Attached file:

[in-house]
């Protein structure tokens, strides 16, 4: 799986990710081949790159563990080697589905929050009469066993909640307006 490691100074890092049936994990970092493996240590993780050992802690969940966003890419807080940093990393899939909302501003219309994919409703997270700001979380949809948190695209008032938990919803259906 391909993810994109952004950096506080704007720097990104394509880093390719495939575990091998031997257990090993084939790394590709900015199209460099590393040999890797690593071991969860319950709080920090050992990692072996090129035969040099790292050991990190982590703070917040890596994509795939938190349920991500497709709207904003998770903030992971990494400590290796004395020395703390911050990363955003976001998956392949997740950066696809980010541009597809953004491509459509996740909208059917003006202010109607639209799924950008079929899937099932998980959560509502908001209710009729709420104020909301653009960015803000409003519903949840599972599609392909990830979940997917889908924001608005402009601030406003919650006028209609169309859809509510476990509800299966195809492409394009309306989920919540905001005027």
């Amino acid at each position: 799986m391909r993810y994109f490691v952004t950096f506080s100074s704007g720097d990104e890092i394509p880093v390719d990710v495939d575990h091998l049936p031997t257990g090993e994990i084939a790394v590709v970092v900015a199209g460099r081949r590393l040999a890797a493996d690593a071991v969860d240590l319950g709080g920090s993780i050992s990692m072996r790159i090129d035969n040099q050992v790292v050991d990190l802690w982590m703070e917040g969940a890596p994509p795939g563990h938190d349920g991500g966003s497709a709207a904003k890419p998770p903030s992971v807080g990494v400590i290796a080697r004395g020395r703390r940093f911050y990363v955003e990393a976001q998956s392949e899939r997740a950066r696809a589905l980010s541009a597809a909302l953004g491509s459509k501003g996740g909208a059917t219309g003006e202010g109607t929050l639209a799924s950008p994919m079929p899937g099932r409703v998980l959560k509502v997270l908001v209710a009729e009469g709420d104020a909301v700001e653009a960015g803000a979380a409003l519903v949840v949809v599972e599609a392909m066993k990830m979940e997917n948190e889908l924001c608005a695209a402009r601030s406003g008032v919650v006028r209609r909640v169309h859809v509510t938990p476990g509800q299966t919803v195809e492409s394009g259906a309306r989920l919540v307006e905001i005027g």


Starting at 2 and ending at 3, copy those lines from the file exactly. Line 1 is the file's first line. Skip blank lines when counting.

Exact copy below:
């Protein structure tokens, strides 16, 4: 799986990710081949790159563990080697589905929050009469066993909640307006 490691100074890092049936994990970092493996240590993780050992802690969940966003890419807080940093990393899939909302501003219309994919409703997270700001979380949809948190695209008032938990919803259906 391909993810994109952004950096506080704007720097990104394509880093390719495939575990091998031997257990090993084939790394590709900015199209460099590393040999890797690593071991969860319950709080920090050992990692072996090129035969040099790292050991990190982590703070917040890596994509795939938190349920991500497709709207904003998770903030992971990494400590290796004395020395703390911050990363955003976001998956392949997740950066696809980010541009597809953004491509459509996740909208059917003006202010109607639209799924950008079929899937099932998980959560509502908001209710009729709420104020909301653009960015803000409003519903949840599972599609392909990830979940997917889908924001608005402009601030406003919650006028209609169309859809509510476990509800299966195809492409394009309306989920919540905001005027």
């Amino acid at each position: 799986m391909r993810y994109f490691v952004t950096f506080s100074s704007g720097d990104e890092i394509p880093v390719d990710v495939d575990h091998l049936p031997t257990g090993e994990i084939a790394v590709v970092v900015a199209g460099r081949r590393l040999a890797a493996d690593a071991v969860d240590l319950g709080g920090s993780i050992s990692m072996r790159i090129d035969n040099q050992v790292v050991d990190l802690w982590m703070e917040g969940a890596p994509p795939g563990h938190d349920g991500g966003s497709a709207a904003k890419p998770p903030s992971v807080g990494v400590i290796a080697r004395g020395r703390r940093f911050y990363v955003e990393a976001q998956s392949e899939r997740a950066r696809a589905l980010s541009a597809a909302l953004g491509s459509k501003g996740g909208a059917t219309g003006e202010g109607t929050l639209a799924s950008p994919m079929p899937g099932r409703v998980l959560k509502v997270l908001v209710a009729e009469g709420d104020a909301v700001e653009a960015g803000a979380a409003l519903v949840v949809v599972e599609a392909m066993k990830m979940e997917n948190e889908l924001c608005a695209a402009r601030s406003g008032v919650v006028r209609r909640v169309h859809v509510t938990p476990g509800q299966t919803v195809e492409s394009g259906a309306r989920l919540v307006e905001i005027g």